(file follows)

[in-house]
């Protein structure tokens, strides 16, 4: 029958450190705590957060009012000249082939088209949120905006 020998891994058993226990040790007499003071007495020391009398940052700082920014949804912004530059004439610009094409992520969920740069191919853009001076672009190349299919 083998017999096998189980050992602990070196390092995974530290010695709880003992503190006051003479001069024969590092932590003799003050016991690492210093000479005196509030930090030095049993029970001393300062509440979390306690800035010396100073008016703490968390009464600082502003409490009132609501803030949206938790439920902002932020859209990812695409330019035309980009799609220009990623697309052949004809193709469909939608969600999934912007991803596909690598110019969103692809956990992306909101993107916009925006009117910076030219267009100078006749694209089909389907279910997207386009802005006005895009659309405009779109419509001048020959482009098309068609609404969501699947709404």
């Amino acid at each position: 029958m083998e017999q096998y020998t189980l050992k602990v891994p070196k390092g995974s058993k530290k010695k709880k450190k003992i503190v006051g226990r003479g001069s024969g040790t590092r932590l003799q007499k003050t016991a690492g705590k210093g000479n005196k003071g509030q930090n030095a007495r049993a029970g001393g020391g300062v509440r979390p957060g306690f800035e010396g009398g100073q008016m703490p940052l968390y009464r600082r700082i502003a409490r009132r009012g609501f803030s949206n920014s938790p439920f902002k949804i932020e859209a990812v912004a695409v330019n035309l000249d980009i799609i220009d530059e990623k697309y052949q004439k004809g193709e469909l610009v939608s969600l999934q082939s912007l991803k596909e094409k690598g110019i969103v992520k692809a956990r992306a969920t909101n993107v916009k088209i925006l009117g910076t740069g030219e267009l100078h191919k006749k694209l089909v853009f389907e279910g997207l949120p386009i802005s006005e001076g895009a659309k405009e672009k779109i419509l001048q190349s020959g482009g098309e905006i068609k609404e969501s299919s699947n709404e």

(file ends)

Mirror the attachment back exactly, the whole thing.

[in-house]
């Protein structure tokens, strides 16, 4: 029958450190705590957060009012000249082939088209949120905006 020998891994058993226990040790007499003071007495020391009398940052700082920014949804912004530059004439610009094409992520969920740069191919853009001076672009190349299919 083998017999096998189980050992602990070196390092995974530290010695709880003992503190006051003479001069024969590092932590003799003050016991690492210093000479005196509030930090030095049993029970001393300062509440979390306690800035010396100073008016703490968390009464600082502003409490009132609501803030949206938790439920902002932020859209990812695409330019035309980009799609220009990623697309052949004809193709469909939608969600999934912007991803596909690598110019969103692809956990992306909101993107916009925006009117910076030219267009100078006749694209089909389907279910997207386009802005006005895009659309405009779109419509001048020959482009098309068609609404969501699947709404």
């Amino acid at each position: 029958m083998e017999q096998y020998t189980l050992k602990v891994p070196k390092g995974s058993k530290k010695k709880k450190k003992i503190v006051g226990r003479g001069s024969g040790t590092r932590l003799q007499k003050t016991a690492g705590k210093g000479n005196k003071g509030q930090n030095a007495r049993a029970g001393g020391g300062v509440r979390p957060g306690f800035e010396g009398g100073q008016m703490p940052l968390y009464r600082r700082i502003a409490r009132r009012g609501f803030s949206n920014s938790p439920f902002k949804i932020e859209a990812v912004a695409v330019n035309l000249d980009i799609i220009d530059e990623k697309y052949q004439k004809g193709e469909l610009v939608s969600l999934q082939s912007l991803k596909e094409k690598g110019i969103v992520k692809a956990r992306a969920t909101n993107v916009k088209i925006l009117g910076t740069g030219e267009l100078h191919k006749k694209l089909v853009f389907e279910g997207l949120p386009i802005s006005e001076g895009a659309k405009e672009k779109i419509l001048q190349s020959g482009g098309e905006i068609k609404e969501s299919s699947n709404e």